A lady who was born just one week after the first day of the Battle of the Somme will be celebrating her 100th birthday this weekend.
Dorothy Irene Smith (nee Swift), who turns 100 on July 9, has been living in the Keer Sands care home in Carnforth since 2010.
She was born inLiverpool but sadly, when she was three, her mother was killed in a fire, so from then on she was raised by her grandma, aunts and her big sister (then aged eight) May (later May Tempest of Morecambe).
When she was twelve her little family moved to Morecambe in pursuit of work for her father Victor Swift, a renowned cinema pianist.
Unfortunately this was right at the beginning of the talkies.
The family fell on hard times until her father, formed asmall concert party group still playing the piano, which he continued to do later at the Tower ballroomuntil his retirement.
Sadly that meant that Dorothy had to leave school at the earliest opportunity and shetook up employment at Souplex, the razor blade factory at White Lund Industrial Estate..
Not a pleasant job as in those days of no health and safety rules, she was frequently cut in the carrying out of her work. She later worked in the box office at the Tower Cinema then and in the office of the laundry near her home inHeysham.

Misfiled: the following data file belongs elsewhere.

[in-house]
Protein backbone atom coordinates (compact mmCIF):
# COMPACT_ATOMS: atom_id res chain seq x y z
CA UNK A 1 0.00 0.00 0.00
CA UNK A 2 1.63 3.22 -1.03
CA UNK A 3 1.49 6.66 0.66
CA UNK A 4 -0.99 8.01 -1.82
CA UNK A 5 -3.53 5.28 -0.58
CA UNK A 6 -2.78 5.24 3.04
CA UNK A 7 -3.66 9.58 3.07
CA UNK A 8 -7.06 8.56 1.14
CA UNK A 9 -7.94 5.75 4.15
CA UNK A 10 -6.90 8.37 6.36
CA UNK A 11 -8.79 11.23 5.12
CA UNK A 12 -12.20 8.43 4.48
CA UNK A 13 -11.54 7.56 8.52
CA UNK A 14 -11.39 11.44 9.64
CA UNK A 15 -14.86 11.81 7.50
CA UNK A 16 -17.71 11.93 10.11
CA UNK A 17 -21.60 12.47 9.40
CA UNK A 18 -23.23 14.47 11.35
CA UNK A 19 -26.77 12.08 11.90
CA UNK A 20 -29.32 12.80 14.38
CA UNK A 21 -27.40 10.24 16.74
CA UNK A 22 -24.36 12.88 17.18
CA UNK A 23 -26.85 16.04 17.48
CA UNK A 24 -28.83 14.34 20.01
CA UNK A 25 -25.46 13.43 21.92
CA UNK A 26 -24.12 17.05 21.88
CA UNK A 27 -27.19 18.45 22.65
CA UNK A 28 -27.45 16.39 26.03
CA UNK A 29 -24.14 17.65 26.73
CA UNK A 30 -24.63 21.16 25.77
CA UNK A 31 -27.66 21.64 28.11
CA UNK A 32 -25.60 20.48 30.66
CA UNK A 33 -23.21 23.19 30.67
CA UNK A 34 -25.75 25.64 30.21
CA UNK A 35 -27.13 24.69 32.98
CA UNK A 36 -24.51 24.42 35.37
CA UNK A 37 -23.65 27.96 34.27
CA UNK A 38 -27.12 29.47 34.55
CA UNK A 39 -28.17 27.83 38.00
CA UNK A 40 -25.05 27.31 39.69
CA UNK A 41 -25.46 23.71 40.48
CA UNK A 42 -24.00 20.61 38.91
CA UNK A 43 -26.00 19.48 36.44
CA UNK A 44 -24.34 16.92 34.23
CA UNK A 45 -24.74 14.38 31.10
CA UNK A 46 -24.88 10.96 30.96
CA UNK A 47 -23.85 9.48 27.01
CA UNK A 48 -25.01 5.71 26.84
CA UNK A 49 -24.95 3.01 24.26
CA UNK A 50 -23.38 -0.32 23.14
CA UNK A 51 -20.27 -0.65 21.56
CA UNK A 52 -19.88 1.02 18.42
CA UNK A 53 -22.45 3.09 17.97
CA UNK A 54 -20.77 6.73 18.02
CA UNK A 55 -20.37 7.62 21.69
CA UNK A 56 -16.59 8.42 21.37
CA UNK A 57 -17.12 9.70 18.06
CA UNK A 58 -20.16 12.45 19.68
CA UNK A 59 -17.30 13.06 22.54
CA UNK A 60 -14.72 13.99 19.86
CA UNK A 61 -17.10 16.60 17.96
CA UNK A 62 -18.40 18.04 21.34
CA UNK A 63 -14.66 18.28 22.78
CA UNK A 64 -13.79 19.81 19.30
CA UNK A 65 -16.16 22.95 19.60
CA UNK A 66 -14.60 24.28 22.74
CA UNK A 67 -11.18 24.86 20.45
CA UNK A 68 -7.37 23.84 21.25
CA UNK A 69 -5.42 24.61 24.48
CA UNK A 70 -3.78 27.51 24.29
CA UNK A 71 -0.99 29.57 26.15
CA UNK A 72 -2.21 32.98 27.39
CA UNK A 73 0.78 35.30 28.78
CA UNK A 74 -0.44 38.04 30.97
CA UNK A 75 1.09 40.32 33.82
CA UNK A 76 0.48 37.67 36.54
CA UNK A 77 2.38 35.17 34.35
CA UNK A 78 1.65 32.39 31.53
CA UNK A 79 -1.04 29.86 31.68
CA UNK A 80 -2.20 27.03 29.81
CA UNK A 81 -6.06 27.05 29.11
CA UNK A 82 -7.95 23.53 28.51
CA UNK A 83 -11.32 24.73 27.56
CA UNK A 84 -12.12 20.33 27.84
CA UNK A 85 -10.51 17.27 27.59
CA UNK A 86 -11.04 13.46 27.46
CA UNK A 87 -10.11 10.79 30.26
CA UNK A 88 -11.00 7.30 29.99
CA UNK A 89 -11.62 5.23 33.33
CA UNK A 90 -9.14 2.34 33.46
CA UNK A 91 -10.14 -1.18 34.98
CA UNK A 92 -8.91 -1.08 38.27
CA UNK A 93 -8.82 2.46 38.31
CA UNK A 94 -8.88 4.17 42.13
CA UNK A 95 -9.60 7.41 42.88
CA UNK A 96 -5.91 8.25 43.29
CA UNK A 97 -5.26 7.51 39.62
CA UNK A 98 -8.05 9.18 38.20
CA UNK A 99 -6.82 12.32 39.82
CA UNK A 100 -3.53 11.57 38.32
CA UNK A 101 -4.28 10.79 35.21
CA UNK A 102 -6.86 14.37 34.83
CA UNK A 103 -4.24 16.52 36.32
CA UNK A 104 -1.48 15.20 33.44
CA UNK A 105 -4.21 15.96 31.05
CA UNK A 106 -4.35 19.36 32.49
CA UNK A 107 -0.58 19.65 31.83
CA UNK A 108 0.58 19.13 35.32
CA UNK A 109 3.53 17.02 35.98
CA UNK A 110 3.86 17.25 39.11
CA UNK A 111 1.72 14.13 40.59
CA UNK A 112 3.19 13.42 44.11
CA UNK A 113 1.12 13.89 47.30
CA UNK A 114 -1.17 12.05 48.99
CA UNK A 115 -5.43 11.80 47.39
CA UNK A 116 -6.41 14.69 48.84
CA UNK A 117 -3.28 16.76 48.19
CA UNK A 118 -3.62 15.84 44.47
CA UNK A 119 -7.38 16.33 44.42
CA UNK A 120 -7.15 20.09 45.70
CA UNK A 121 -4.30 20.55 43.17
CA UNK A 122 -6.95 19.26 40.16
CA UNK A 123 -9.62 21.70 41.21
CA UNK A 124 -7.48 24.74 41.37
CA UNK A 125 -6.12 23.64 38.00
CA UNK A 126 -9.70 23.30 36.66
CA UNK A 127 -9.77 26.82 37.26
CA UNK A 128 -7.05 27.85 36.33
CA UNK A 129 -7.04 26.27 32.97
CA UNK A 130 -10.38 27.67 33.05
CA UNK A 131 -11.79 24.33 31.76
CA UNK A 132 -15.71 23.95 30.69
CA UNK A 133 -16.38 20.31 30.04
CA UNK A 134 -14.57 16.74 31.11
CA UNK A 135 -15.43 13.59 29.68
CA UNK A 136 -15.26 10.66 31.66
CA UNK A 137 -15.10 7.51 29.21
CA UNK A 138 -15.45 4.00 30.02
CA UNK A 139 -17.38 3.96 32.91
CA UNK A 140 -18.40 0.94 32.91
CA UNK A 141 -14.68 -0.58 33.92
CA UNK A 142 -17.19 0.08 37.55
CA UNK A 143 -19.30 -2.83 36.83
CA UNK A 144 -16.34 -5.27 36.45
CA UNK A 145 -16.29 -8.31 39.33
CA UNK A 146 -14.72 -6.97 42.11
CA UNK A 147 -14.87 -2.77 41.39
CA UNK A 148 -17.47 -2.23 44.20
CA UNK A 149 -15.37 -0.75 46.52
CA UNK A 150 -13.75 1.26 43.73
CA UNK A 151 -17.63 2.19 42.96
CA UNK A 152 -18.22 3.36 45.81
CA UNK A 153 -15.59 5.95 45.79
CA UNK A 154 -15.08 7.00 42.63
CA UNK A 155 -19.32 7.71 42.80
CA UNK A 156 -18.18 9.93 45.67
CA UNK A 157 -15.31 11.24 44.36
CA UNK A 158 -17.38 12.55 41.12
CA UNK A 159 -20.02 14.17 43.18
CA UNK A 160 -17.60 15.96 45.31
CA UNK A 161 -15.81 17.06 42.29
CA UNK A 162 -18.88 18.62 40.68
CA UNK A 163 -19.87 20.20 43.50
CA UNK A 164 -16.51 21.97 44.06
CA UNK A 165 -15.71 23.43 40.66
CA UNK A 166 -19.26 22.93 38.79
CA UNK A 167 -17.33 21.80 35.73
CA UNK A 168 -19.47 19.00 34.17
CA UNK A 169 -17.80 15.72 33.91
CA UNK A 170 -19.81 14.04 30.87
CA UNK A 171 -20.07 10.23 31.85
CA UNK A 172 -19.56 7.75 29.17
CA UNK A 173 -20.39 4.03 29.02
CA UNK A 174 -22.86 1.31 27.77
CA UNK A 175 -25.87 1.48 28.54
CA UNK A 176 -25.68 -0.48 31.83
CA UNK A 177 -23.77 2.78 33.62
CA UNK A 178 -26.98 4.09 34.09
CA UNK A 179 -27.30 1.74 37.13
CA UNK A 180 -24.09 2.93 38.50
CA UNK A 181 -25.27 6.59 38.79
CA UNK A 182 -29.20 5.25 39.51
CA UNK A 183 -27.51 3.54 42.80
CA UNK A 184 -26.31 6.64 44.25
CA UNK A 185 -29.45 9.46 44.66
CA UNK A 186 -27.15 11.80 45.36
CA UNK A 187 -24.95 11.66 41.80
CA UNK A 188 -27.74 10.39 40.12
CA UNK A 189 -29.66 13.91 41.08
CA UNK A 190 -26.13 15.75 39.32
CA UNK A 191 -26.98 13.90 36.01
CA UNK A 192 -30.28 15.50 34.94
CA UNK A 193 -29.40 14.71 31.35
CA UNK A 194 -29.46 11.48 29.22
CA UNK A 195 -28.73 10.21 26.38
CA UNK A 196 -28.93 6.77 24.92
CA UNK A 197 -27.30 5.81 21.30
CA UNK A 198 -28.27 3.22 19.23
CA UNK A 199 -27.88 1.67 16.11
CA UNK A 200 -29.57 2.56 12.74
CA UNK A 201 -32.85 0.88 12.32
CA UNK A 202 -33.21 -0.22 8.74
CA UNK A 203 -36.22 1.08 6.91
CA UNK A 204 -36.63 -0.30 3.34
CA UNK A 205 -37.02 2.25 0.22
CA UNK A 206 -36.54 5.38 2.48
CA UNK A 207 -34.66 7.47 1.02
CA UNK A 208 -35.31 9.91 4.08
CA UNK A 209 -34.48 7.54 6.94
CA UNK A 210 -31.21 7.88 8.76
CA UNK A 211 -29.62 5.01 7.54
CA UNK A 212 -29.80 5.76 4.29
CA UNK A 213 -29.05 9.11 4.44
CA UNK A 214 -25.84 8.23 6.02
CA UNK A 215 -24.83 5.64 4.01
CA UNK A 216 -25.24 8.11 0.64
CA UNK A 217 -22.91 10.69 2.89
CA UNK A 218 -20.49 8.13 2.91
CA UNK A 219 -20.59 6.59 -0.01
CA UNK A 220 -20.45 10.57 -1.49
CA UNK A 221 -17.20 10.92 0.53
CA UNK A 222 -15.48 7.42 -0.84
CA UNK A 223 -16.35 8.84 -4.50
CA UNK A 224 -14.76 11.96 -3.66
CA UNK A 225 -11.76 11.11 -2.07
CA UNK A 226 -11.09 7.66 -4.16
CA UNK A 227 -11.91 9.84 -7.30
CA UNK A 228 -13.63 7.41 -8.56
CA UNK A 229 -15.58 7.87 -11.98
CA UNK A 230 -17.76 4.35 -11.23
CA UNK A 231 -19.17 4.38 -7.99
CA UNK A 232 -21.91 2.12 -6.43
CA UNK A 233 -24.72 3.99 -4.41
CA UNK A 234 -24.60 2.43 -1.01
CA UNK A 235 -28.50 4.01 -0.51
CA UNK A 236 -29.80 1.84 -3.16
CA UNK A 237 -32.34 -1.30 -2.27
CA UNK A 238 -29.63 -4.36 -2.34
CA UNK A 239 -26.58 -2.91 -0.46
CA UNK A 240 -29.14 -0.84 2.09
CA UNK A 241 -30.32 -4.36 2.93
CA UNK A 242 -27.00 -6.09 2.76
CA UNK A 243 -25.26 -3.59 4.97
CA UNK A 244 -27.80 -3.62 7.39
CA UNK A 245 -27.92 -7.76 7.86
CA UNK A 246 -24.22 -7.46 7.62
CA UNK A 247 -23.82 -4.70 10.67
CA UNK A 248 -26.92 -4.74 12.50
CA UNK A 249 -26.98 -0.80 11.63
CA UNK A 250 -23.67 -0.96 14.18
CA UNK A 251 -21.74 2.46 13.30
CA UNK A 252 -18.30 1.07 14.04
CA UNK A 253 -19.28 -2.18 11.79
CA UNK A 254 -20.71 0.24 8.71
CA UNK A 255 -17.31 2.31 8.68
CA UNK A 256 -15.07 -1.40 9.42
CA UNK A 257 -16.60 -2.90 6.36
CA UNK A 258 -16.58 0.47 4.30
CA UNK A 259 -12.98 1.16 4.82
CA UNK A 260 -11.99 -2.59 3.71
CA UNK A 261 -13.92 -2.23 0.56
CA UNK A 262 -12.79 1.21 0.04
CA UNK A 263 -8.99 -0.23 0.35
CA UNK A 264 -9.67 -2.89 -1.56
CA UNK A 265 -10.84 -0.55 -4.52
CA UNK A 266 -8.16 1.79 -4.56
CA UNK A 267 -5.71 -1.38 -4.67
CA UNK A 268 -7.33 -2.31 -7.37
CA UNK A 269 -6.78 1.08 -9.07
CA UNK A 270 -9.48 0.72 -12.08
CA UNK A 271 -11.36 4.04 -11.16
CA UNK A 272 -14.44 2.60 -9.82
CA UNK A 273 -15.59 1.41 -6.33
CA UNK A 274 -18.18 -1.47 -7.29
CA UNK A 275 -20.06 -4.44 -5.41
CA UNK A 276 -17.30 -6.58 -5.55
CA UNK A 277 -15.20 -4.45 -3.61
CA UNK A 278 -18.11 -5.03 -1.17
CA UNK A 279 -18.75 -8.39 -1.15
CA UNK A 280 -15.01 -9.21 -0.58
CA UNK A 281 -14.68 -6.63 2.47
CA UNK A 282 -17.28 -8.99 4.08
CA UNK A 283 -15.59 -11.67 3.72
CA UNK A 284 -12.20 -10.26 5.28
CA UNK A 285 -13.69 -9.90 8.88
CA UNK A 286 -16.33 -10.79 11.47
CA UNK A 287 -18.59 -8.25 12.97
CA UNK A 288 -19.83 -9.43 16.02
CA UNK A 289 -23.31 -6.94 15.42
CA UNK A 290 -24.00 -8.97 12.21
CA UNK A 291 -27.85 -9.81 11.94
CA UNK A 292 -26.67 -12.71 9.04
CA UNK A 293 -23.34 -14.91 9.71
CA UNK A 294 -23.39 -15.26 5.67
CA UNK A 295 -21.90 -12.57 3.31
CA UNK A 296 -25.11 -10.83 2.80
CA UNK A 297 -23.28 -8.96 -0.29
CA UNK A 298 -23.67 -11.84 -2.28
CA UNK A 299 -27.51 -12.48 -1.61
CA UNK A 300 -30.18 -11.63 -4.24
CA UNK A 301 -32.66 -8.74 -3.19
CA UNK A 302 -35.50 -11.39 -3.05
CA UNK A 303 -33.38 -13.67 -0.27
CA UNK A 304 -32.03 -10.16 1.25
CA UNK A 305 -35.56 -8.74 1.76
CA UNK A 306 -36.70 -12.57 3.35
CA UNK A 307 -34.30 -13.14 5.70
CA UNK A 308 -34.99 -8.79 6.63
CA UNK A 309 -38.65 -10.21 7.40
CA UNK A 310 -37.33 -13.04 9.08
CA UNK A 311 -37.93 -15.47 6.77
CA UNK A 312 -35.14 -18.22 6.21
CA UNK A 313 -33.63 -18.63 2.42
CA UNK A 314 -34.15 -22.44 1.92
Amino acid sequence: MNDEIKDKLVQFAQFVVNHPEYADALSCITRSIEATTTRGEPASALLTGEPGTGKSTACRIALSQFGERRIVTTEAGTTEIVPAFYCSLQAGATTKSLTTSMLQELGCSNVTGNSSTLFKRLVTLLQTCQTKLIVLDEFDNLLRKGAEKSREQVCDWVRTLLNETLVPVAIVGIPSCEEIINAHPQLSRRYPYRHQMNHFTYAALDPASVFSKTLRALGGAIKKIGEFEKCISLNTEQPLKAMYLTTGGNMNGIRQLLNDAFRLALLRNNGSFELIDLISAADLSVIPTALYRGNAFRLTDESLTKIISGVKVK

Nevertheless she thoroughly enjoyed her life, frequently going dancing on the pier or at the Tower, and as a member of the Morecambe Amateur Operatic and Dramatic Society.
Having met Richard (Dick) Smith at the Broadway Hotel, she married him the love of her life in 1958.
They moved to St Michaels Lane in Bolton-le-Sands and eventually, on retirement, devoted their time to their succession of beloved corgis and gardening.
Dick died a short time after their golden wedding anniversary in 2008.
Dorothy will be celebrating her 100th birthday with a party for family and friend at the Keer Sands care homewhere she is lovingly cared for.
Fought between July and November 1916, the Battle of the Somme was one of the defining events of World War One and the largest battle on the western front. It saw over one million wounded, killed or missing on both sides of the battlefield – affecting the lives of millions more back home.
The first day of the 141-day campaign, July 1 1916, was and still is the deadliest day in the history of the British Army. Almost 20,000 British Empire soldiers lost their lives in just 24 hours.
As well as being the deadliest battle of the 1914-1918 conflict, it was one of the bloodiest battles in human history.